It’s graduation season and I keep seeing all kinds of “advice to the class of 2014”  blog posts. I have now been out in the real world for five whole years. Given my five years of real-world experience and that I am now an expert on everything ever, I present to you my thoughts for the class of 2014.

My thoughts can be compiled into one sentence, actually:

You need to accept that there is no “path” to success in your career.

This is difficult to accept. When you realize it, it feels like you were lied to your entire life.

I’ve seen it take some people years to get over. Don’t waste years of your life getting over this. Embrace it.

You see, up until your professional life, your life revolves around school. School has a pretty clear-cut method for success:

  1. Study hard and get good grades.
  2. Get into a good college.
  3. …and depending on what lunch table you sit at, try not to get beat up, get pregnant, get cut from the team, get caught smoking under the bleachers, or get freaked out over AP exams in the process.

Once you do these things and get into a good college, you rinse, lather, and repeat.

Throughout your life you are brought up to believe that all that hard work will lead to the career of your dreams. You enter your career expecting another specific set of steps to take in order to get XYZ role before you are 30.

Career paths still apply for some people, like medical professionals. Yet I would argue that with technology, even those are evolving. Ask my mom, a nurse, how she feels about taking patient notes on a tablet.

For those of us in the business world, and even in fields once thought of as secure—like Big Law— the days of the sure-fire ladder are long gone.

This is the reality:

1) There is no one specific set of steps to take to get into XYZ role.

2) By the time you are 30, XYZ role may not exist.

3) By the time you are 30, XYZ role may evolve into something completely different…and you might hate it, or suck at it, or both.

4) Even if you do follow said path, sometimes things happen that are beyond your control. These things will toss you off the path no matter how hard you have tried to follow it.

The bad news? It’s all on you. You have to be the one to plot the right steps in your career and drive the bus. What an overwhelming burden and pain in the ass!

The good news?  It’s all on you. You get to decide the course of your career. What an amazing adventure and opportunity!

Ever lie awake at night and slip into your wildest dreams?

You know those thoughts… “Someone should make a documentary about that!” or “I should be a spin class instructor!” You probably dismiss these thoughts as fantasy talk and not something you should risk your path for.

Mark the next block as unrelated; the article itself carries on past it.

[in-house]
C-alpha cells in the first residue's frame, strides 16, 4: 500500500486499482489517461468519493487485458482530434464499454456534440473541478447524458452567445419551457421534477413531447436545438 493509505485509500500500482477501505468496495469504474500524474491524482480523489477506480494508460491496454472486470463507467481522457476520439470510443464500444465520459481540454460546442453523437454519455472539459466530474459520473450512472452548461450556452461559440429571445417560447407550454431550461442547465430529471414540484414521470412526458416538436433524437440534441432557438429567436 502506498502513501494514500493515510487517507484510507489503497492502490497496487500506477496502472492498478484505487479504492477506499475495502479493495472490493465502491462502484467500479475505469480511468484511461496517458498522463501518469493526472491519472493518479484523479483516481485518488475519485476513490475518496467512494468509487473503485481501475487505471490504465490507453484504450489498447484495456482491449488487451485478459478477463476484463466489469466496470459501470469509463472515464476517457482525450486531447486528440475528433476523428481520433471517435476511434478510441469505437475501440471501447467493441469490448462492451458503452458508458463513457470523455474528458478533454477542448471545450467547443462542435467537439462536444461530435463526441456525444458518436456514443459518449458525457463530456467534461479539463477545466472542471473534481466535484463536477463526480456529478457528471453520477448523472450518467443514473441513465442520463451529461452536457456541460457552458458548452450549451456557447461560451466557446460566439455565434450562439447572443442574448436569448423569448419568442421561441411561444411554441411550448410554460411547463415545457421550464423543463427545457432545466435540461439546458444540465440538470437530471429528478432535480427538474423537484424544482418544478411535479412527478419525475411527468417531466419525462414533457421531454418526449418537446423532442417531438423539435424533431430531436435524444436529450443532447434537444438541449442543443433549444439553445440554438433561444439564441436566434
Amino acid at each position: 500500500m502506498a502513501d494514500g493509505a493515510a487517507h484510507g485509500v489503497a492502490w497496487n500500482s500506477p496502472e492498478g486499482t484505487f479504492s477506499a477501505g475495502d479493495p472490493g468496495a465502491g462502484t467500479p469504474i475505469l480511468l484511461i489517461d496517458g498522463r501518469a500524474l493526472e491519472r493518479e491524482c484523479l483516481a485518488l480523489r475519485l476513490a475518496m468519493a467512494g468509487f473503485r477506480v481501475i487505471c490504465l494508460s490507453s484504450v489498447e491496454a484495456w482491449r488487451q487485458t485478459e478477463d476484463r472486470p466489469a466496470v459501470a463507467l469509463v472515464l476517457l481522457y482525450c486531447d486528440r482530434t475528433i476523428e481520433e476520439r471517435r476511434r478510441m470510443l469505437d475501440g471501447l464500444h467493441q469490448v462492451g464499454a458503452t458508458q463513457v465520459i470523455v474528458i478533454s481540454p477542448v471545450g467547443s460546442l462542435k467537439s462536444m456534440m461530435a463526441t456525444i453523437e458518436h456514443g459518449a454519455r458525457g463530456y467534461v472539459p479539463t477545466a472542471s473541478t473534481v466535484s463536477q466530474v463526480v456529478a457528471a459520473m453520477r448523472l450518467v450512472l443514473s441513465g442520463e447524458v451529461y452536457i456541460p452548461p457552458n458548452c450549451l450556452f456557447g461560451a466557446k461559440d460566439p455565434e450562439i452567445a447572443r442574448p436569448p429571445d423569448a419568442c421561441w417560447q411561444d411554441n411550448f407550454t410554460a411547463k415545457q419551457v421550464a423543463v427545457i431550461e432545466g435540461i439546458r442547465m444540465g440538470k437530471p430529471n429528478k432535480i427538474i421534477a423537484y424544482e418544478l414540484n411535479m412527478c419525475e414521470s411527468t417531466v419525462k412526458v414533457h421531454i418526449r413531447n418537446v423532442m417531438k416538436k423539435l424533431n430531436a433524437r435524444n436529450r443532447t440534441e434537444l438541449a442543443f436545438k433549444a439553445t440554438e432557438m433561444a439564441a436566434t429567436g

In turns out that the fantasy talk isn’t the fantasy talk. It’s the idea of a path worth sticking to that is the fantasy talk.

Your wildest dreams are a path worth creating. You might as well give it a try.

Seriously. You might as well. It’s not like there is some secure path you’re walking away from by making your app, becoming a comedian, or selling cat-print dresses online to raise money for cat charities.

You might as well go after those crazy dreams. Because whether you work on those or follow the supposed path, you’re going to have to work your ass off anyway.

Social media, technology, sticking-around-Boomers, arriving-in-droves-Millenials, annoyed-and-stuck-in-the-middle-Gen-Xers, and the recession have turned the business world upside down. There’s a lot of stuff to figure out. Figuring stuff out or doing things that you have not done before takes time and effort.

You can either figure out stuff that bores you or figure out stuff that excites you.

But what do you do if you don’t know what excites you? How do you find fulfilling work?

You dabble. Passion finds you in motion. It doesn’t strike you out of thin air while you’re sitting on the couch mindlessly watching Netflix.

Read a book. Take on a side project. Volunteer.

You might hate it, or suck at it, or both. That’s fine. Move on to the next thing.

Do it even if you’re hungover. Do it even if you’re scared. Do it even if you don’t feel ready.

You might as well.

You might as well do all these things because you’re just as capable as anyone else who does them.

You have probably seen those “30 Under 30” lists of successful entrepreneurs, or some supposedly-successful CEO speaking at an event, or someone with XYZ job title. You look at these people and think, “Wow they really have it all together, and I’m just sitting here reading Us Weekly in my PJ pants with ketchup stains on them. I suck at life.”

And then you meet them, work for them, date them, or hear about your friend’s OK Cupid date with them. You quickly realize these people are just trying to get laid, pay their bills, and not screw up just like the rest of us.

I got this advice from someone I consider to be nice, yet also smart and successful: “Accept that you’re always going to be winging it. Everyone is winging it.”

That was solid advice.

At least comparatively, you’re doing fine. So be confident in yourself and give yourself a break.

You might as well.

Also, you might as well be positive about this entire process of forging your own path. If you approach every situation as though it is a win-win, it is. You’re either learning, or learning AND becoming the next Instagram. Either way, you’re moving forward.

If you insist on viewing the ups and downs of the journey ahead of you in this way, you’ll have a lot more fun and get a lot more out of the work you do.

It’s your day and it’s your life and no one else’s.

This is a massive, scary responsibility but also a wonderful chance to dig deep and attack  those out-there ambitions you’ve always wondered about. What’s the worst that could happen? You might as well.

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